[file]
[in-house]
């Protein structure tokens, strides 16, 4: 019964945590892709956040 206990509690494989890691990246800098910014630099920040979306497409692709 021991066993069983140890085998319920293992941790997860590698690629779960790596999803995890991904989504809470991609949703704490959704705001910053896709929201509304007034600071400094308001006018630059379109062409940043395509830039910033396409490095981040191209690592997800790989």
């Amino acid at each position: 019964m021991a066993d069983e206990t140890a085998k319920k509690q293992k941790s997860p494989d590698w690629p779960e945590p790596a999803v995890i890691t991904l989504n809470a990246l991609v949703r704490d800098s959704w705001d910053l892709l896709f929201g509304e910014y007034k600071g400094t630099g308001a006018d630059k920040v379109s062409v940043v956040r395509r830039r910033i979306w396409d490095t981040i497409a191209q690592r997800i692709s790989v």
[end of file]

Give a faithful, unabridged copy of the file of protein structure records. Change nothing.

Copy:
[in-house]
């Protein structure tokens, strides 16, 4: 019964945590892709956040 206990509690494989890691990246800098910014630099920040979306497409692709 021991066993069983140890085998319920293992941790997860590698690629779960790596999803995890991904989504809470991609949703704490959704705001910053896709929201509304007034600071400094308001006018630059379109062409940043395509830039910033396409490095981040191209690592997800790989």
């Amino acid at each position: 019964m021991a066993d069983e206990t140890a085998k319920k509690q293992k941790s997860p494989d590698w690629p779960e945590p790596a999803v995890i890691t991904l989504n809470a990246l991609v949703r704490d800098s959704w705001d910053l892709l896709f929201g509304e910014y007034k600071g400094t630099g308001a006018d630059k920040v379109s062409v940043v956040r395509r830039r910033i979306w396409d490095t981040i497409a191209q690592r997800i692709s790989v």